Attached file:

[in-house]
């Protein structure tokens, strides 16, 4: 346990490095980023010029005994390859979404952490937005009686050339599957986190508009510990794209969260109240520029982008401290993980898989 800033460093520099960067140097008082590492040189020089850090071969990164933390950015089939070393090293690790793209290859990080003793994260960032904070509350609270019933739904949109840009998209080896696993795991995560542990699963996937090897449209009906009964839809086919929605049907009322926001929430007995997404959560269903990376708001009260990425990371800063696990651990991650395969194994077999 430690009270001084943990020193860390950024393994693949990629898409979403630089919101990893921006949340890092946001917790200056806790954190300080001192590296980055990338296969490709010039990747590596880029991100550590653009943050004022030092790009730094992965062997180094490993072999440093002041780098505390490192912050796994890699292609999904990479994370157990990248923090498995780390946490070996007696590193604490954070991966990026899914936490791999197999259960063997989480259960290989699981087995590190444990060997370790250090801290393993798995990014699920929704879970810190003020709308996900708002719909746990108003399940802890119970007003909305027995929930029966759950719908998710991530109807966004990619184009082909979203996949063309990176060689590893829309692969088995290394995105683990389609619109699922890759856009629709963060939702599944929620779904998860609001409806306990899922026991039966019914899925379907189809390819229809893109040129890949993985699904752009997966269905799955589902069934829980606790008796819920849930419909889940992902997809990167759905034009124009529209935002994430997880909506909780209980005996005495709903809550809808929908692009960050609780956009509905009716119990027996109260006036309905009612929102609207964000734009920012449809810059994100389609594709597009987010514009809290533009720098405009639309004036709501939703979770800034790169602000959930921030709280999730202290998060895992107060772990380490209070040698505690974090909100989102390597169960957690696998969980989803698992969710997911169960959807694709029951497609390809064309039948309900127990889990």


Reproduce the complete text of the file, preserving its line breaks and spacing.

[in-house]
């Protein structure tokens, strides 16, 4: 346990490095980023010029005994390859979404952490937005009686050339599957986190508009510990794209969260109240520029982008401290993980898989 800033460093520099960067140097008082590492040189020089850090071969990164933390950015089939070393090293690790793209290859990080003793994260960032904070509350609270019933739904949109840009998209080896696993795991995560542990699963996937090897449209009906009964839809086919929605049907009322926001929430007995997404959560269903990376708001009260990425990371800063696990651990991650395969194994077999 430690009270001084943990020193860390950024393994693949990629898409979403630089919101990893921006949340890092946001917790200056806790954190300080001192590296980055990338296969490709010039990747590596880029991100550590653009943050004022030092790009730094992965062997180094490993072999440093002041780098505390490192912050796994890699292609999904990479994370157990990248923090498995780390946490070996007696590193604490954070991966990026899914936490791999197999259960063997989480259960290989699981087995590190444990060997370790250090801290393993798995990014699920929704879970810190003020709308996900708002719909746990108003399940802890119970007003909305027995929930029966759950719908998710991530109807966004990619184009082909979203996949063309990176060689590893829309692969088995290394995105683990389609619109699922890759856009629709963060939702599944929620779904998860609001409806306990899922026991039966019914899925379907189809390819229809893109040129890949993985699904752009997966269905799955589902069934829980606790008796819920849930419909889940992902997809990167759905034009124009529209935002994430997880909506909780209980005996005495709903809550809808929908692009960050609780956009509905009716119990027996109260006036309905009612929102609207964000734009920012449809810059994100389609594709597009987010514009809290533009720098405009639309004036709501939703979770800034790169602000959930921030709280999730202290998060895992107060772990380490209070040698505690974090909100989102390597169960957690696998969980989803698992969710997911169960959807694709029951497609390809064309039948309900127990889990």